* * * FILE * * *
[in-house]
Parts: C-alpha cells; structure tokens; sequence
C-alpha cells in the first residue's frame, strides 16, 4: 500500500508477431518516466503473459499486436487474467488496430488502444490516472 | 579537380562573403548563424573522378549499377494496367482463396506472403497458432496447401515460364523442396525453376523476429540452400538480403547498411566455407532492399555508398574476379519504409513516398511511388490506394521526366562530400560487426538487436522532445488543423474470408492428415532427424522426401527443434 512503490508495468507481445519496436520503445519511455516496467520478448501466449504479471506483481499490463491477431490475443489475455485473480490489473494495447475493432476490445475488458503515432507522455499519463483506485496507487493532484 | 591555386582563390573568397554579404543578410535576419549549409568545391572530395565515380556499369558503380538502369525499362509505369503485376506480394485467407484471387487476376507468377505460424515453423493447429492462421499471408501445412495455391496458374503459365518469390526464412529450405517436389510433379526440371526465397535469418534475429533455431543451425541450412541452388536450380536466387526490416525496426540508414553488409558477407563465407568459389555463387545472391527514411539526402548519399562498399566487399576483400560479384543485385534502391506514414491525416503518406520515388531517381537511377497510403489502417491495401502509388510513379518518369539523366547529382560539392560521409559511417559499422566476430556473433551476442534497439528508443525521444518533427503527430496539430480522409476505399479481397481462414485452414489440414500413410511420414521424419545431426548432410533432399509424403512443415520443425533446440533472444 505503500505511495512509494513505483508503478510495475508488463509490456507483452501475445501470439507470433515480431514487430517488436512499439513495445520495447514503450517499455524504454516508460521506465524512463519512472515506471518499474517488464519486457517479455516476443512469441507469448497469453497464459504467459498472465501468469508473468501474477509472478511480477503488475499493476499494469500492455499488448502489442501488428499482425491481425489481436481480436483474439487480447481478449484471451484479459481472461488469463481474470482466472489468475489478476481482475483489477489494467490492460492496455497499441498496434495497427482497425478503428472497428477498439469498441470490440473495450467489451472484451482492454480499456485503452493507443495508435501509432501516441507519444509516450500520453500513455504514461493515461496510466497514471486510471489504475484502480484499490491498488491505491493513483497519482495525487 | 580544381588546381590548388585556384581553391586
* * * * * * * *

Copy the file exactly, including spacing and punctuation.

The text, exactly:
[in-house]
Parts: C-alpha cells; structure tokens; sequence
C-alpha cells in the first residue's frame, strides 16, 4: 500500500508477431518516466503473459499486436487474467488496430488502444490516472 | 579537380562573403548563424573522378549499377494496367482463396506472403497458432496447401515460364523442396525453376523476429540452400538480403547498411566455407532492399555508398574476379519504409513516398511511388490506394521526366562530400560487426538487436522532445488543423474470408492428415532427424522426401527443434 512503490508495468507481445519496436520503445519511455516496467520478448501466449504479471506483481499490463491477431490475443489475455485473480490489473494495447475493432476490445475488458503515432507522455499519463483506485496507487493532484 | 591555386582563390573568397554579404543578410535576419549549409568545391572530395565515380556499369558503380538502369525499362509505369503485376506480394485467407484471387487476376507468377505460424515453423493447429492462421499471408501445412495455391496458374503459365518469390526464412529450405517436389510433379526440371526465397535469418534475429533455431543451425541450412541452388536450380536466387526490416525496426540508414553488409558477407563465407568459389555463387545472391527514411539526402548519399562498399566487399576483400560479384543485385534502391506514414491525416503518406520515388531517381537511377497510403489502417491495401502509388510513379518518369539523366547529382560539392560521409559511417559499422566476430556473433551476442534497439528508443525521444518533427503527430496539430480522409476505399479481397481462414485452414489440414500413410511420414521424419545431426548432410533432399509424403512443415520443425533446440533472444 505503500505511495512509494513505483508503478510495475508488463509490456507483452501475445501470439507470433515480431514487430517488436512499439513495445520495447514503450517499455524504454516508460521506465524512463519512472515506471518499474517488464519486457517479455516476443512469441507469448497469453497464459504467459498472465501468469508473468501474477509472478511480477503488475499493476499494469500492455499488448502489442501488428499482425491481425489481436481480436483474439487480447481478449484471451484479459481472461488469463481474470482466472489468475489478476481482475483489477489494467490492460492496455497499441498496434495497427482497425478503428472497428477498439469498441470490440473495450467489451472484451482492454480499456485503452493507443495508435501509432501516441507519444509516450500520453500513455504514461493515461496510466497514471486510471489504475484502480484499490491498488491505491493513483497519482495525487 | 580544381588546381590548388585556384581553391586